One of the trademarks of this Laodicean church, is that an entire group of believers have come to the cross for forgiveness, without ever having truly repented. Or, perhaps they repented initially, but failed to understand that repentance, or “turning away”, is something we must do daily, throughout our entire lifetime. Without perpetual repentance, without daily “turning away” from sin and the things of this world, no real change happened on the inside of them. Or, what change that did occur, became stunted. In either regard, Jesus is telling them that they still need to undergo sanctification through the “fires” of refinement.
And it is that sanctification through the “fire” of refinement that will purify them in order that their garments may become “white”. Jesus is telling them that the way they are living their lives is making a mockery of His blood that was shed to deliver them from sin. He is also telling them that their utter lack of effort or cooperation toward any spiritual maturity is shameful and has left them spiritually naked, “…the shame of your nakedness..” and He advises them to buy “eye salve” so that they may see their actual spiritual condition, verses the image of the one they have comforted themselves with in their own mind.
No doubt these words of our Lord and Savior are harsh and even offensive to those who may be in this particular spiritual condition, however Jesus doesn’t apologize for His severe tone. Instead, He justifies His instructions to them by saying, “Those whom I love, I reprove and discipline; therefore be zealous and repent.” (v. 19). In essence, Jesus is telling them, “I love you enough to tell you the truth, even and especially when you don’t want to hear it, even though it hurts, even though it may seem harsh and cruel. But it is my genuine love for you that makes this revelation to you necessary.”
And because Jesus is a perfect Savior, He does not simply rebuke them and then leave them to wallow in discouragement. He tells them what they need to do to fix their situation: “be zealous and repent.” He gives them instructions that are simple and reasonable. He tells them to be more consumed with the things of His kingdom, rather than the things of this world. He tells them to be more passionate about His kingdom, His ways and His word, rather than their own kingdom, their own ways and the words of men. And He tells them to repent, to confess that they have sought the wrong things, been passionate about the wrong things, been distracted by the wrong things and to turn away from them. He is telling them to confess and admit that they have failed at making a genuine, consistent, faithful effort towards spiritual growth and to make the changes in their life that are necessary to put their spiritual growth on the top of their list of priorities, “be zealous”.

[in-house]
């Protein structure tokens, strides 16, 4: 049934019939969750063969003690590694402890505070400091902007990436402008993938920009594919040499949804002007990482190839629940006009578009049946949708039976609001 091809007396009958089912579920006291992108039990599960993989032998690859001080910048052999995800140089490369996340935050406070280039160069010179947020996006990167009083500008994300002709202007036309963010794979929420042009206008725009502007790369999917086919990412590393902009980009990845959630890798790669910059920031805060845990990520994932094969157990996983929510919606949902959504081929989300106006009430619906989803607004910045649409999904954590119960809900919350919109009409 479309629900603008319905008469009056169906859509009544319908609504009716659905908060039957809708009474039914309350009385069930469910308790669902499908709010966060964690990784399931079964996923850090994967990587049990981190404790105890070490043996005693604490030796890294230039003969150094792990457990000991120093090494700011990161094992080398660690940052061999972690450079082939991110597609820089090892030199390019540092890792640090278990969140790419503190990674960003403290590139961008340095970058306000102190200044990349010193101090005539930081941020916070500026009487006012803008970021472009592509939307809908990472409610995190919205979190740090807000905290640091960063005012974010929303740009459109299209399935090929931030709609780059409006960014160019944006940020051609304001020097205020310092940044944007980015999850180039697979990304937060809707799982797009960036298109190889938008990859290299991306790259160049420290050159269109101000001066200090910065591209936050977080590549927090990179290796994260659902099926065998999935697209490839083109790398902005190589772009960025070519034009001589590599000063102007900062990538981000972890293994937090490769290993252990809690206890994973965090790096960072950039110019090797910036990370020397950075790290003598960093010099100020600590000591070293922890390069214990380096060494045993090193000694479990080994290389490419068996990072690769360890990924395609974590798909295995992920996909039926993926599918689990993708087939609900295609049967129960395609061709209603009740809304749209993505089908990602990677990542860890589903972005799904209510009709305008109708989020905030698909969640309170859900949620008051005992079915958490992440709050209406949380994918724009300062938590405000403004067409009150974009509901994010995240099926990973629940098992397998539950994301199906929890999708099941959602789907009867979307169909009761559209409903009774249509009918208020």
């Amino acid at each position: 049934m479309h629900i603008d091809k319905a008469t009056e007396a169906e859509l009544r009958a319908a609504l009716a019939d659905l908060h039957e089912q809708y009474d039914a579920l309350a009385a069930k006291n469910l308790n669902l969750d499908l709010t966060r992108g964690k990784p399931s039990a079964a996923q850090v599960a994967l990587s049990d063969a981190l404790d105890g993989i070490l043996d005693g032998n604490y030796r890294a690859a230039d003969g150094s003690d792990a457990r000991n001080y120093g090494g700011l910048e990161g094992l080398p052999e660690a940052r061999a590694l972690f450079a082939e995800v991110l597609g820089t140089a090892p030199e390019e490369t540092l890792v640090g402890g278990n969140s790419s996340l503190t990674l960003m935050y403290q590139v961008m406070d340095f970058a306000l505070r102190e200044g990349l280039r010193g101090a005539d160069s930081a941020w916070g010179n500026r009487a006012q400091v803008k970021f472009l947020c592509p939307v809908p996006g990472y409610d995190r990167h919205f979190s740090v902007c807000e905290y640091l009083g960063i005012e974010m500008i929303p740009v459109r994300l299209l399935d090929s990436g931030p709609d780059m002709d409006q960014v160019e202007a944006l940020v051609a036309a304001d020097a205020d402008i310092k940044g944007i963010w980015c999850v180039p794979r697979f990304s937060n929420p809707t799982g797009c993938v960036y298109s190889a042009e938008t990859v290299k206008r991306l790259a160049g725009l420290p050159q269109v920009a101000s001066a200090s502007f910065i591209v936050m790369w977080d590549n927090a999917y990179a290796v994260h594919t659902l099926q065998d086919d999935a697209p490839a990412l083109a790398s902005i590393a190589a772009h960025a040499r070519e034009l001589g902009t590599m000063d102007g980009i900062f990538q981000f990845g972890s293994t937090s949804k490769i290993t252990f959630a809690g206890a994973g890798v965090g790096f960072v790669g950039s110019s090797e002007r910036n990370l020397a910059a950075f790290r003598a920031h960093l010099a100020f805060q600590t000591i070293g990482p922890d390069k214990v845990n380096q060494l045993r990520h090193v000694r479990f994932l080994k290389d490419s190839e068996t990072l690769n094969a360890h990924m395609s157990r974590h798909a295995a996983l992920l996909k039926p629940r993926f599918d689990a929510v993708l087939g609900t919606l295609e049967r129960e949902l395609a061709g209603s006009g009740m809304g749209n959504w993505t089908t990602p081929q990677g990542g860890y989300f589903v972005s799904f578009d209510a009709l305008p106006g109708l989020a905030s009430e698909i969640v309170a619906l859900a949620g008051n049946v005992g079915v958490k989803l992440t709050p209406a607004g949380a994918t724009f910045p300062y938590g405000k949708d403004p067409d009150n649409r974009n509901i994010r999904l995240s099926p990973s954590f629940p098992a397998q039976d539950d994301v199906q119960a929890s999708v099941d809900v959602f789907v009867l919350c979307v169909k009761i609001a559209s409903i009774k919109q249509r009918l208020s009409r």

Then, because He loves them, He makes them a promise, “Behold, I stand at the door and knock; if anyone hears My voice and opens the door, I will come in to him and will dine with him, and he with Me.” (v. 20). He tells them if they will heed and obey His word, then He will help them make the changes they need to make in themselves and in their lives. Indeed, it is the Holy Spirit that does the sanctifying work in us to help us more reflect the image of our Savior, but we must cooperate. God will not change a person against their will, and when we are distracted by the things of this world and by our emotions and our circumstances, very little cooperation takes place. And when we spend little to no time in prayer and fellowship with God and in His word, any cooperation on our part grinds to a standstill.
Lastly, Jesus makes them another promise, one that is filled with hope and a future, “He who overcomes, I will grant to him to sit down with Me on My throne, as I also overcame and sat down with My Father on His throne. He who has an ear, let him hear what the Spirit says to the churches.” (v. 21,22).